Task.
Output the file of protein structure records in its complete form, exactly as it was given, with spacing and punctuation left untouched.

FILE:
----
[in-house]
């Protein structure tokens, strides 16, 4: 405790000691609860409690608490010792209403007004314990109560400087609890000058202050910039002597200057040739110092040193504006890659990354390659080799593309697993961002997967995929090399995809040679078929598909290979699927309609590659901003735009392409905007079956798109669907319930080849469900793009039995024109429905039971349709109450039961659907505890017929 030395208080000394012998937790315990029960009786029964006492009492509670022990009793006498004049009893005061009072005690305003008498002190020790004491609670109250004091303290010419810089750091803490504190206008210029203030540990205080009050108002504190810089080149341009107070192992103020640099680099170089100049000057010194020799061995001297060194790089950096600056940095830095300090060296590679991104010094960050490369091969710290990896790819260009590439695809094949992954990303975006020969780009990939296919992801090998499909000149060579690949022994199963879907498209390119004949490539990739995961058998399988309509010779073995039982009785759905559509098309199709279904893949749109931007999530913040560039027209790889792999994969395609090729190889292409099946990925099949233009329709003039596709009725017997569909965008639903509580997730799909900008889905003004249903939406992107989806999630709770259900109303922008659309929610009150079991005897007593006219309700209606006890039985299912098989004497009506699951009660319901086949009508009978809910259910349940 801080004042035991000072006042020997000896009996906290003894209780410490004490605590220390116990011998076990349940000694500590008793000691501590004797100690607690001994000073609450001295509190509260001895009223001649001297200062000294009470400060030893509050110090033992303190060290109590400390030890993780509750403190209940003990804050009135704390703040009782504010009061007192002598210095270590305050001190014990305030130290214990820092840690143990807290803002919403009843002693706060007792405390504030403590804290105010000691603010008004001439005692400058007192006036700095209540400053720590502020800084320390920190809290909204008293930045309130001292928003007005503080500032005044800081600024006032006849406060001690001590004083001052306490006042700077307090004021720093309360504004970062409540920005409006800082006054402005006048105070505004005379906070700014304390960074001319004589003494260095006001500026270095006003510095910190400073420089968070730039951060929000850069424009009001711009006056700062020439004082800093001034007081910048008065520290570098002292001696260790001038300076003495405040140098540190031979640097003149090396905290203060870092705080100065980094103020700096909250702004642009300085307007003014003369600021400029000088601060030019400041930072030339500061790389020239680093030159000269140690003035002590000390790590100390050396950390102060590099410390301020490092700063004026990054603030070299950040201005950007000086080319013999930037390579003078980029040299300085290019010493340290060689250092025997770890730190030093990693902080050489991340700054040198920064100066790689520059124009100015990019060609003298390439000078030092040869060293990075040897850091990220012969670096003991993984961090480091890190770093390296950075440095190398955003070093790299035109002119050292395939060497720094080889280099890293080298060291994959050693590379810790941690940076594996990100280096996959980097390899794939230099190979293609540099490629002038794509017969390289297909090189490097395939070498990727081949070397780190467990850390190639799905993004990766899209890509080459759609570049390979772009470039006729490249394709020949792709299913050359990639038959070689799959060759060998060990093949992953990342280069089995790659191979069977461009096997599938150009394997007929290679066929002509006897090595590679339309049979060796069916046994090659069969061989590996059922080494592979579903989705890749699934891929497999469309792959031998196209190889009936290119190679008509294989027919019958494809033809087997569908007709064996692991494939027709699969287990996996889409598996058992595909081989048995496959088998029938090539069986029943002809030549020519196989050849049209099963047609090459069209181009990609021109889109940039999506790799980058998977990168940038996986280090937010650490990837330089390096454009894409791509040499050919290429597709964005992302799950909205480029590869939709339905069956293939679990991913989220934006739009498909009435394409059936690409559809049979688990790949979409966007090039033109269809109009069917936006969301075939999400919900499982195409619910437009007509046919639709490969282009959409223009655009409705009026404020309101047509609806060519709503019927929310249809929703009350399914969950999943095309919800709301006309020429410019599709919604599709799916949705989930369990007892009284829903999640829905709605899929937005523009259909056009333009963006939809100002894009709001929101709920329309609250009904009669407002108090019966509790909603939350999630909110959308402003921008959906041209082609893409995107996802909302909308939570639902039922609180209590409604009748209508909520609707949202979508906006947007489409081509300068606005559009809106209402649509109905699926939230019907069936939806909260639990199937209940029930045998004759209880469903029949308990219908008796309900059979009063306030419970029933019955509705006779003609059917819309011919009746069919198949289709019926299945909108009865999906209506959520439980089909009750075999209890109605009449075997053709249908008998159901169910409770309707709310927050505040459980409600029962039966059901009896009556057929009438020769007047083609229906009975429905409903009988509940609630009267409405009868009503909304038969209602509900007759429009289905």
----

[in-house]
């Protein structure tokens, strides 16, 4: 405790000691609860409690608490010792209403007004314990109560400087609890000058202050910039002597200057040739110092040193504006890659990354390659080799593309697993961002997967995929090399995809040679078929598909290979699927309609590659901003735009392409905007079956798109669907319930080849469900793009039995024109429905039971349709109450039961659907505890017929 030395208080000394012998937790315990029960009786029964006492009492509670022990009793006498004049009893005061009072005690305003008498002190020790004491609670109250004091303290010419810089750091803490504190206008210029203030540990205080009050108002504190810089080149341009107070192992103020640099680099170089100049000057010194020799061995001297060194790089950096600056940095830095300090060296590679991104010094960050490369091969710290990896790819260009590439695809094949992954990303975006020969780009990939296919992801090998499909000149060579690949022994199963879907498209390119004949490539990739995961058998399988309509010779073995039982009785759905559509098309199709279904893949749109931007999530913040560039027209790889792999994969395609090729190889292409099946990925099949233009329709003039596709009725017997569909965008639903509580997730799909900008889905003004249903939406992107989806999630709770259900109303922008659309929610009150079991005897007593006219309700209606006890039985299912098989004497009506699951009660319901086949009508009978809910259910349940 801080004042035991000072006042020997000896009996906290003894209780410490004490605590220390116990011998076990349940000694500590008793000691501590004797100690607690001994000073609450001295509190509260001895009223001649001297200062000294009470400060030893509050110090033992303190060290109590400390030890993780509750403190209940003990804050009135704390703040009782504010009061007192002598210095270590305050001190014990305030130290214990820092840690143990807290803002919403009843002693706060007792405390504030403590804290105010000691603010008004001439005692400058007192006036700095209540400053720590502020800084320390920190809290909204008293930045309130001292928003007005503080500032005044800081600024006032006849406060001690001590004083001052306490006042700077307090004021720093309360504004970062409540920005409006800082006054402005006048105070505004005379906070700014304390960074001319004589003494260095006001500026270095006003510095910190400073420089968070730039951060929000850069424009009001711009006056700062020439004082800093001034007081910048008065520290570098002292001696260790001038300076003495405040140098540190031979640097003149090396905290203060870092705080100065980094103020700096909250702004642009300085307007003014003369600021400029000088601060030019400041930072030339500061790389020239680093030159000269140690003035002590000390790590100390050396950390102060590099410390301020490092700063004026990054603030070299950040201005950007000086080319013999930037390579003078980029040299300085290019010493340290060689250092025997770890730190030093990693902080050489991340700054040198920064100066790689520059124009100015990019060609003298390439000078030092040869060293990075040897850091990220012969670096003991993984961090480091890190770093390296950075440095190398955003070093790299035109002119050292395939060497720094080889280099890293080298060291994959050693590379810790941690940076594996990100280096996959980097390899794939230099190979293609540099490629002038794509017969390289297909090189490097395939070498990727081949070397780190467990850390190639799905993004990766899209890509080459759609570049390979772009470039006729490249394709020949792709299913050359990639038959070689799959060759060998060990093949992953990342280069089995790659191979069977461009096997599938150009394997007929290679066929002509006897090595590679339309049979060796069916046994090659069969061989590996059922080494592979579903989705890749699934891929497999469309792959031998196209190889009936290119190679008509294989027919019958494809033809087997569908007709064996692991494939027709699969287990996996889409598996058992595909081989048995496959088998029938090539069986029943002809030549020519196989050849049209099963047609090459069209181009990609021109889109940039999506790799980058998977990168940038996986280090937010650490990837330089390096454009894409791509040499050919290429597709964005992302799950909205480029590869939709339905069956293939679990991913989220934006739009498909009435394409059936690409559809049979688990790949979409966007090039033109269809109009069917936006969301075939999400919900499982195409619910437009007509046919639709490969282009959409223009655009409705009026404020309101047509609806060519709503019927929310249809929703009350399914969950999943095309919800709301006309020429410019599709919604599709799916949705989930369990007892009284829903999640829905709605899929937005523009259909056009333009963006939809100002894009709001929101709920329309609250009904009669407002108090019966509790909603939350999630909110959308402003921008959906041209082609893409995107996802909302909308939570639902039922609180209590409604009748209508909520609707949202979508906006947007489409081509300068606005559009809106209402649509109905699926939230019907069936939806909260639990199937209940029930045998004759209880469903029949308990219908008796309900059979009063306030419970029933019955509705006779003609059917819309011919009746069919198949289709019926299945909108009865999906209506959520439980089909009750075999209890109605009449075997053709249908008998159901169910409770309707709310927050505040459980409600029962039966059901009896009556057929009438020769007047083609229906009975429905409903009988509940609630009267409405009868009503909304038969209602509900007759429009289905």